Yetan obituary for Euro-Atlanticism would be premature. For policy makers in Washington, DC, the continent still represents the largest block of like-minded countries. Weak and irritating allies are better than no allies at all. Together with the European Union America has huge clout—diplomatic, economic and moral—which it cannot have on its own. In organisations such as the G-20, the OECD and the WTO, American-European cooperation remains vital.
Americaretains a strategic focus on Europe in three respects: the Arctic, the Baltic, and the Mediterranean. The last of these is about oil and Israel. America will not abandon the Baku-Ceyhan oil pipeline, or its security commitment to Israel. That means keeping a naval presence in the Mediterranean, and close cooperation with countries such as Britain (because of the UK bases in Cyprus), Italy (home to the Sixth Fleet), and Turkey.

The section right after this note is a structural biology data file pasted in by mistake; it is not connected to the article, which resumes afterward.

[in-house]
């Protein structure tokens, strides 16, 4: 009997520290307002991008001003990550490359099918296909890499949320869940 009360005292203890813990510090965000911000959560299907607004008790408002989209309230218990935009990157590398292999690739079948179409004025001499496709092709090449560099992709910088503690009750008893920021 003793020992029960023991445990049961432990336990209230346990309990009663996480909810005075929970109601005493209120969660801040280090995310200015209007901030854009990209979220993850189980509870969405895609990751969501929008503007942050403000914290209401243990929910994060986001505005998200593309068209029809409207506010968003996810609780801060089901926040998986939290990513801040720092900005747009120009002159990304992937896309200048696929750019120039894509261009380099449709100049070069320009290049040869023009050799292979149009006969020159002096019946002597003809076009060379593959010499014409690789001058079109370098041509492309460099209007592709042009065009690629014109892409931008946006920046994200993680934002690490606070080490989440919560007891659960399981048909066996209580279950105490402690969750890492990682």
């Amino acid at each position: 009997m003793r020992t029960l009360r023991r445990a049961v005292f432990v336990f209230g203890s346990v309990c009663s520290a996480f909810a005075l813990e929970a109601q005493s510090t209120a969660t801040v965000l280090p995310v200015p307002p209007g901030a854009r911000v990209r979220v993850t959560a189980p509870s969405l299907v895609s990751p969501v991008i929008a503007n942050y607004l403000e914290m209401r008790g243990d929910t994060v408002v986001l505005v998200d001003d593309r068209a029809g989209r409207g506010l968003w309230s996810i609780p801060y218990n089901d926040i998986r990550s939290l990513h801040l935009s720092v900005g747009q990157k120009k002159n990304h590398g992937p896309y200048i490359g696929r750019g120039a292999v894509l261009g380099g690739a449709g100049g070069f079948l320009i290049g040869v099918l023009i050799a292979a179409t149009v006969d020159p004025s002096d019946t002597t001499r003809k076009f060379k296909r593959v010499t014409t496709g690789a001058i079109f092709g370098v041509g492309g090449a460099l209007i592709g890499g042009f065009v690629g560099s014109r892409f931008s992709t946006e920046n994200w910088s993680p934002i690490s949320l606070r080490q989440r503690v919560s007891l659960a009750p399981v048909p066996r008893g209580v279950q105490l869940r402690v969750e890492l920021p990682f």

The Arctic is a new game where America, like other countries, is feeling its way. It is an Arctic power, but NATO is not the natural channel for American interests there: the alliance’s members have radically different approaches. Norway and Russia are friends; Canada and America are rivals. NATO members such as Denmark have territorial claims that others do not recognise.
The most sensitive question is the Baltic. In their shrunken state, Russia’s armed forces are a threat only to small countries that they can drive to. This could—potentially—mean a threat to the Baltic states, especially if NATO’s security guarantee were seen as no longer valid. America has no desire to risk World War Three with Russia to defend the Baltics. So it is determined never to allow that question to be raised. It has placed a remarkable amount of time and energy into showing that it cares about the defence of Estonia, Latvia and Lithuania. The biggest shift (compared with the Bush administration’s rather more timid stance) is that it pushed through the contingency plans that make the alliance’s defence of the Baltics credible. In the event of bellicose Russian rhetoric, Polish troops would move into Lithuania (and German ones into Poland). American planes would be based at air bases in all three countries. Russia would be in no doubt that it was dealing not with three weak former colonies, but with the combined might of the Western alliance.